posted by stbalbach at 9:53 AM on September 16, 2004


So the question is whether we can actually stop the lone nuts too.

That question has been answered time and again, by McVie, Kaczinsky, and dozens of others. No, we can't stop the lone nuts. It just isn't an answer that a fear riddled public wants to hear; and those in charge don't tend to remain so by telling people what they don't want to hear.
posted by Wulfgar! at 9:54 AM on September 16, 2004


As Bruce Schneier says in the latest issue of his Crypto-Gram newsletter:
it's pretty much impossible to stop a lone operator intent on making mischief. It doesn't matter how many cameras and listening devices you've installed. It doesn't matter how many badge checkers and gun-toting security personnel you've hired. It doesn't matter how many billions of dollars you've spent.

A lone gunman or a lone bomber can always find a crowd of people.

This is not to say that guards and cameras are useless, only that they have their limits. Money spent on them rapidly reaches the point of diminishing returns, and after that more is just wasteful.
posted by Vidiot at 11:20 AM on September 16, 2004


I knew Al Caeda - he was a used car dealer in Hoboken - with a place by the name of, unsurprisingly, "Al Caeda's" - who had taken to feeding his insatiable coke habit by taking old cars, cleaning them up quite thoroughly and slapping on cheap new paint jobs, and then turning their odometers WAY back.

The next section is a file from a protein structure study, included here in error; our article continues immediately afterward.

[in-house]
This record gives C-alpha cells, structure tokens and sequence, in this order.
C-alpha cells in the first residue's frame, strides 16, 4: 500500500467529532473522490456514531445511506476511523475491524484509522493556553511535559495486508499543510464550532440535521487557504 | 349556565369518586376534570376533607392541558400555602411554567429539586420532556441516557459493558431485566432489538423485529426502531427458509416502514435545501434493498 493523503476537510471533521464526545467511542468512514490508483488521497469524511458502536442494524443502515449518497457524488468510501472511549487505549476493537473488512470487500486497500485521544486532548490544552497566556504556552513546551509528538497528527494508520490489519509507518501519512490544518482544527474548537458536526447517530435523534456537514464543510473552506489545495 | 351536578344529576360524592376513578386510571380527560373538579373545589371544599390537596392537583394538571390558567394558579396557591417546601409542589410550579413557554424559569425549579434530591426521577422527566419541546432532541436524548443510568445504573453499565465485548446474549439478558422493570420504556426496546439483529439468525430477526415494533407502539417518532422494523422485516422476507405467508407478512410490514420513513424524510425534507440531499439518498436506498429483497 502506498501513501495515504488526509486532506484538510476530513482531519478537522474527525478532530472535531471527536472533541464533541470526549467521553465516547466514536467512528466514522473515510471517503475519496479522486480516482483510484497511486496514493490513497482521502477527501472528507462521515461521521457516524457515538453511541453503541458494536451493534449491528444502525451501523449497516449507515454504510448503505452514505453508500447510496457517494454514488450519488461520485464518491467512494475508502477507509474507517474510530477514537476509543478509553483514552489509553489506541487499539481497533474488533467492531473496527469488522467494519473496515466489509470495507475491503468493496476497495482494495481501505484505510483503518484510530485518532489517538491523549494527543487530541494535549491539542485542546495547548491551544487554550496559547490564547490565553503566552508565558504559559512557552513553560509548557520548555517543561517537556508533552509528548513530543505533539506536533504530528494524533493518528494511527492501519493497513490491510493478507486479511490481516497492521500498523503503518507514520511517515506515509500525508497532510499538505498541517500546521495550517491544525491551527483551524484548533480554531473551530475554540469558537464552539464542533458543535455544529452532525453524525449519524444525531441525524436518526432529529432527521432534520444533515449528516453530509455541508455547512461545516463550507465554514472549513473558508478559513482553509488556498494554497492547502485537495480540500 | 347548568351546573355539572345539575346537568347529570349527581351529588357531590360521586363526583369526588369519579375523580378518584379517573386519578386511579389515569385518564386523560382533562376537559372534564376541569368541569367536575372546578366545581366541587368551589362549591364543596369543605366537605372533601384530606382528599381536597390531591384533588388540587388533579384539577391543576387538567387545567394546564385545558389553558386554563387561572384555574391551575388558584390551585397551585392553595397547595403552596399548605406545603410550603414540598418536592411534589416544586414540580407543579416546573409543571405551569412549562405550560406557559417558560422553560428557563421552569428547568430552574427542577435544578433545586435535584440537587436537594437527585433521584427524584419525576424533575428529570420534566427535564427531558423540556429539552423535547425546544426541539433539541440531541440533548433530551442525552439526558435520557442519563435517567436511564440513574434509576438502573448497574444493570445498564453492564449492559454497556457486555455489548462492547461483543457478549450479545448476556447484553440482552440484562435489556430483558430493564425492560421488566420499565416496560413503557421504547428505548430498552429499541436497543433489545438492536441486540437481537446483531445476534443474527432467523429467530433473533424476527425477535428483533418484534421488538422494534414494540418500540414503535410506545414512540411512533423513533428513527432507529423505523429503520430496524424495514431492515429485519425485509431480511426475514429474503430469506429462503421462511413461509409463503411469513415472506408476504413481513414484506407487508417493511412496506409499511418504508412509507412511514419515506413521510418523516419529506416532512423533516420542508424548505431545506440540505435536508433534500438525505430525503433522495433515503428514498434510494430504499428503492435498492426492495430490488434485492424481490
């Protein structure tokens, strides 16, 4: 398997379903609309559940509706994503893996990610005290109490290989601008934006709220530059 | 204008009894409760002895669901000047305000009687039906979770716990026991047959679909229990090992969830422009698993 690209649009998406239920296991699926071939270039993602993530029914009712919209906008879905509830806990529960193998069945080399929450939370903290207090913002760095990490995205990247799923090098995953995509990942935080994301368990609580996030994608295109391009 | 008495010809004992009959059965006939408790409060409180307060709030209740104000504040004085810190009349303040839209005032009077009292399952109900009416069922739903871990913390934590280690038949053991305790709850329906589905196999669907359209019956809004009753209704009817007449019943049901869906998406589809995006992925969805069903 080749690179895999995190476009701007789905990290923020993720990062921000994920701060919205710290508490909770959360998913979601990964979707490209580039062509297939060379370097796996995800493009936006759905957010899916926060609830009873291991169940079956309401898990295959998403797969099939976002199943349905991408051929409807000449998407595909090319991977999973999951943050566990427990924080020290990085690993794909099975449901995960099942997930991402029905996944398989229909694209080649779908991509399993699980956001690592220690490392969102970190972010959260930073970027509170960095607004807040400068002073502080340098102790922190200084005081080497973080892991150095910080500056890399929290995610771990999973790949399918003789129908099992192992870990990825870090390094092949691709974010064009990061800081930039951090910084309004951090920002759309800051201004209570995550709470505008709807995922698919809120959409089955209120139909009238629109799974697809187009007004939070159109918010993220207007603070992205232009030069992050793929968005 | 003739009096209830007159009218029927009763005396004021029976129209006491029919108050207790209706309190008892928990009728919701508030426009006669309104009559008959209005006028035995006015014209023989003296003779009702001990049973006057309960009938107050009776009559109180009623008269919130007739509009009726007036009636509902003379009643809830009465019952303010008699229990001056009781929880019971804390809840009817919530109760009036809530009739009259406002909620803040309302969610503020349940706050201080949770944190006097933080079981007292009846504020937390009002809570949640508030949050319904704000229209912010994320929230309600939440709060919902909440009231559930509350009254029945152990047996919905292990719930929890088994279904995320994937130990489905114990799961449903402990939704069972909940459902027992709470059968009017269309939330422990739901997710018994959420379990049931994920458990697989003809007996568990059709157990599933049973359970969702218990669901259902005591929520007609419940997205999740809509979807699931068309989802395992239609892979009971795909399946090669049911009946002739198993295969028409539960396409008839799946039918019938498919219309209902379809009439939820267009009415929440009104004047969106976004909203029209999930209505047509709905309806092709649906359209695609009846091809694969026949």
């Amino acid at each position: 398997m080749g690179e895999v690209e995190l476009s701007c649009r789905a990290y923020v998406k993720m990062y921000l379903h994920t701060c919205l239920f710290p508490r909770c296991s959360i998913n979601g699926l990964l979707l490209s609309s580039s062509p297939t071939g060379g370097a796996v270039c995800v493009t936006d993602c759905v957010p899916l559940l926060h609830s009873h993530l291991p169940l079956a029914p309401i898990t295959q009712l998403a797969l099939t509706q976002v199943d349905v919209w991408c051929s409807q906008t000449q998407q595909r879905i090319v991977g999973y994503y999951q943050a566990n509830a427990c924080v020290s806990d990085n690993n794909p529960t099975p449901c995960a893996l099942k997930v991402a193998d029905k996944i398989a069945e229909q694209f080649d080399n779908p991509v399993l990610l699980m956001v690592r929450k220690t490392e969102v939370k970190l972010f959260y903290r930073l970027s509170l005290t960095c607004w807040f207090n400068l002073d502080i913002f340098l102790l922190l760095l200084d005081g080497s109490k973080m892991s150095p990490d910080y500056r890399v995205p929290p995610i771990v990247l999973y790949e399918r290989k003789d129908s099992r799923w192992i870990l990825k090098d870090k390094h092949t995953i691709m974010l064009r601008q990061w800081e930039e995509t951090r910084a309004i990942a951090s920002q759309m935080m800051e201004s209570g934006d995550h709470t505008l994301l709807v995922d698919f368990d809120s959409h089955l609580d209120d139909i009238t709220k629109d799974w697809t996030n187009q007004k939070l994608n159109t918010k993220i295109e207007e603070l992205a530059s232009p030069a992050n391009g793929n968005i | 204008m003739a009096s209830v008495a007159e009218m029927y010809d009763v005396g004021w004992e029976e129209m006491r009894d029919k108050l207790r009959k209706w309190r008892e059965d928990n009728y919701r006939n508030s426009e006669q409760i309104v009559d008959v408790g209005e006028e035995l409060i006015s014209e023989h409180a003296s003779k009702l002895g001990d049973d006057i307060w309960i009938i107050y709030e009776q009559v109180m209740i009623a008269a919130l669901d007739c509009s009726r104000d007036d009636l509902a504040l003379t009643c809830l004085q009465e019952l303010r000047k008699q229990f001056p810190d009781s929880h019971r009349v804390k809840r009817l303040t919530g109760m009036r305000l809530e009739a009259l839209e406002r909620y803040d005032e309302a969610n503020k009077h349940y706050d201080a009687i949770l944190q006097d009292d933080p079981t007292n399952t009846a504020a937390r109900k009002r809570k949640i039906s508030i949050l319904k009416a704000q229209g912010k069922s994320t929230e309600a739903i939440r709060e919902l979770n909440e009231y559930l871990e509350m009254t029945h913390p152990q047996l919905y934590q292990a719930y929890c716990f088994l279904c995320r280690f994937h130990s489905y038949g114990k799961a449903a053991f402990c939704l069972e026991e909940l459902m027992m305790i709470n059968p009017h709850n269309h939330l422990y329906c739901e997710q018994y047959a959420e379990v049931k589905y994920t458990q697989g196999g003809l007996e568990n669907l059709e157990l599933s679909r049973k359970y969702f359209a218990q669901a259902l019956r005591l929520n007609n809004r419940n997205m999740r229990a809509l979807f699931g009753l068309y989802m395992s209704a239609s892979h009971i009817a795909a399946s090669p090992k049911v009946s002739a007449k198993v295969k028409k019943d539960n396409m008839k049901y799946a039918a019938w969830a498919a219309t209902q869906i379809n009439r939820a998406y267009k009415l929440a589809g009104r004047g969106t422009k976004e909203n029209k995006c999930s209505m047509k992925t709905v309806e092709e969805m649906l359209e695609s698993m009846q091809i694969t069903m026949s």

One day, an enraged customer who'd purchased an especially fruity lemon from Caeda brained him over the head with a tire iron.

That was in late August, '01 and so it all may have been a mixed blessing for Al - who lost the addiction along with a considerable chunk of his brain and now shuffles around somewhere in a ward, in adult diapers, watching old reruns of "Cheers". But, with a name like that it could have been far worse.
posted by troutfishing at 12:06 PM on September 16, 2004


Here's James Fallows' Atlantic article; the same issue also has a good article by Peter Bergen on the search for Bin Laden.
posted by kirkaracha at 12:16 PM on September 16, 2004


Al NiƱo can be a real jerk, too, troutfishing. But luckily Al Jazeera is usually around to set things straight.
posted by Vidiot at 12:39 PM on September 16, 2004